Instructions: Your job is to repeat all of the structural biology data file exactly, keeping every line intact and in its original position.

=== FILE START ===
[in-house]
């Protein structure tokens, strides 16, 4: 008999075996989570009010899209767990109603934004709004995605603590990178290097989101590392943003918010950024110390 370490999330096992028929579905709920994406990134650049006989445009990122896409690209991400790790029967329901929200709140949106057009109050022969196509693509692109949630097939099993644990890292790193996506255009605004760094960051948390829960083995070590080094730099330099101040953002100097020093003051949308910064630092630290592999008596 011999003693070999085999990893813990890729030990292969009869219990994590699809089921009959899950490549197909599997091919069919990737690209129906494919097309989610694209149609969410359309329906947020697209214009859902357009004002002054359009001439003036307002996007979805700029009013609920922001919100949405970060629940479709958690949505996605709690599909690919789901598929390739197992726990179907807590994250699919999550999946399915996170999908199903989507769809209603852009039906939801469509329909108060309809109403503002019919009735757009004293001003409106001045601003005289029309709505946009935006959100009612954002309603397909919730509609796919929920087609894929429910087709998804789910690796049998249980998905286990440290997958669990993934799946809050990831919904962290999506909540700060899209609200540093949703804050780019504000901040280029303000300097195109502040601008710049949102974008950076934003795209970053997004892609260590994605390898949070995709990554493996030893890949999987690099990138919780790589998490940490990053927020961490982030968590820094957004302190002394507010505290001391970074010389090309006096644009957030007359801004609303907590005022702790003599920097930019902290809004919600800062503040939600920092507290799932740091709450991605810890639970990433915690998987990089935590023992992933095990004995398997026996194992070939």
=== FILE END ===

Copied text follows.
[in-house]
């Protein structure tokens, strides 16, 4: 008999075996989570009010899209767990109603934004709004995605603590990178290097989101590392943003918010950024110390 370490999330096992028929579905709920994406990134650049006989445009990122896409690209991400790790029967329901929200709140949106057009109050022969196509693509692109949630097939099993644990890292790193996506255009605004760094960051948390829960083995070590080094730099330099101040953002100097020093003051949308910064630092630290592999008596 011999003693070999085999990893813990890729030990292969009869219990994590699809089921009959899950490549197909599997091919069919990737690209129906494919097309989610694209149609969410359309329906947020697209214009859902357009004002002054359009001439003036307002996007979805700029009013609920922001919100949405970060629940479709958690949505996605709690599909690919789901598929390739197992726990179907807590994250699919999550999946399915996170999908199903989507769809209603852009039906939801469509329909108060309809109403503002019919009735757009004293001003409106001045601003005289029309709505946009935006959100009612954002309603397909919730509609796919929920087609894929429910087709998804789910690796049998249980998905286990440290997958669990993934799946809050990831919904962290999506909540700060899209609200540093949703804050780019504000901040280029303000300097195109502040601008710049949102974008950076934003795209970053997004892609260590994605390898949070995709990554493996030893890949999987690099990138919780790589998490940490990053927020961490982030968590820094957004302190002394507010505290001391970074010389090309006096644009957030007359801004609303907590005022702790003599920097930019902290809004919600800062503040939600920092507290799932740091709450991605810890639970990433915690998987990089935590023992992933095990004995398997026996194992070939």